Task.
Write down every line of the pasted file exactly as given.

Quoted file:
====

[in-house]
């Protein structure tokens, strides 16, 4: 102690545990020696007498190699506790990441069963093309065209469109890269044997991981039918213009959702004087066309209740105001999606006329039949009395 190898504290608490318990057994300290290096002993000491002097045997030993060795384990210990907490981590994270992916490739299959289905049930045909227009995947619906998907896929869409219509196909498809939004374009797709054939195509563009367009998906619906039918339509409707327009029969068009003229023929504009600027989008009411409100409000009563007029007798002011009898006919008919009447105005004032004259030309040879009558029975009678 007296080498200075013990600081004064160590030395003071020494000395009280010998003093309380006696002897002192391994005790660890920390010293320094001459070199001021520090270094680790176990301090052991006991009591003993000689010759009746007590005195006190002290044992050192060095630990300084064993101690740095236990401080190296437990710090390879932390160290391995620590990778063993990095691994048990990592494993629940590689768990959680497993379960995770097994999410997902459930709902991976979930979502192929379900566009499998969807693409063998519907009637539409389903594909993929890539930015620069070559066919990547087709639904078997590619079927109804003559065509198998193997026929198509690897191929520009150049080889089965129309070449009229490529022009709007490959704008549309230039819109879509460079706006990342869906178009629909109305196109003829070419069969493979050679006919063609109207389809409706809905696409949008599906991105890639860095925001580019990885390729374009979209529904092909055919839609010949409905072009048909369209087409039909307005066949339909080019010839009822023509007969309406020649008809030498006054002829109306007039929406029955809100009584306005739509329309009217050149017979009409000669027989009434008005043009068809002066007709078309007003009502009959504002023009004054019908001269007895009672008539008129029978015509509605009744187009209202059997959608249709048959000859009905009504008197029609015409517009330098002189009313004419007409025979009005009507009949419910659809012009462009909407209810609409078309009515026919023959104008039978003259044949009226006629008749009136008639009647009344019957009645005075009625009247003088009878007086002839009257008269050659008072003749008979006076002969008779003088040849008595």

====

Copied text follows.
[in-house]
């Protein structure tokens, strides 16, 4: 102690545990020696007498190699506790990441069963093309065209469109890269044997991981039918213009959702004087066309209740105001999606006329039949009395 190898504290608490318990057994300290290096002993000491002097045997030993060795384990210990907490981590994270992916490739299959289905049930045909227009995947619906998907896929869409219509196909498809939004374009797709054939195509563009367009998906619906039918339509409707327009029969068009003229023929504009600027989008009411409100409000009563007029007798002011009898006919008919009447105005004032004259030309040879009558029975009678 007296080498200075013990600081004064160590030395003071020494000395009280010998003093309380006696002897002192391994005790660890920390010293320094001459070199001021520090270094680790176990301090052991006991009591003993000689010759009746007590005195006190002290044992050192060095630990300084064993101690740095236990401080190296437990710090390879932390160290391995620590990778063993990095691994048990990592494993629940590689768990959680497993379960995770097994999410997902459930709902991976979930979502192929379900566009499998969807693409063998519907009637539409389903594909993929890539930015620069070559066919990547087709639904078997590619079927109804003559065509198998193997026929198509690897191929520009150049080889089965129309070449009229490529022009709007490959704008549309230039819109879509460079706006990342869906178009629909109305196109003829070419069969493979050679006919063609109207389809409706809905696409949008599906991105890639860095925001580019990885390729374009979209529904092909055919839609010949409905072009048909369209087409039909307005066949339909080019010839009822023509007969309406020649008809030498006054002829109306007039929406029955809100009584306005739509329309009217050149017979009409000669027989009434008005043009068809002066007709078309007003009502009959504002023009004054019908001269007895009672008539008129029978015509509605009744187009209202059997959608249709048959000859009905009504008197029609015409517009330098002189009313004419007409025979009005009507009949419910659809012009462009909407209810609409078309009515026919023959104008039978003259044949009226006629008749009136008639009647009344019957009645005075009625009247003088009878007086002839009257008269050659008072003749008979006076002969008779003088040849008595």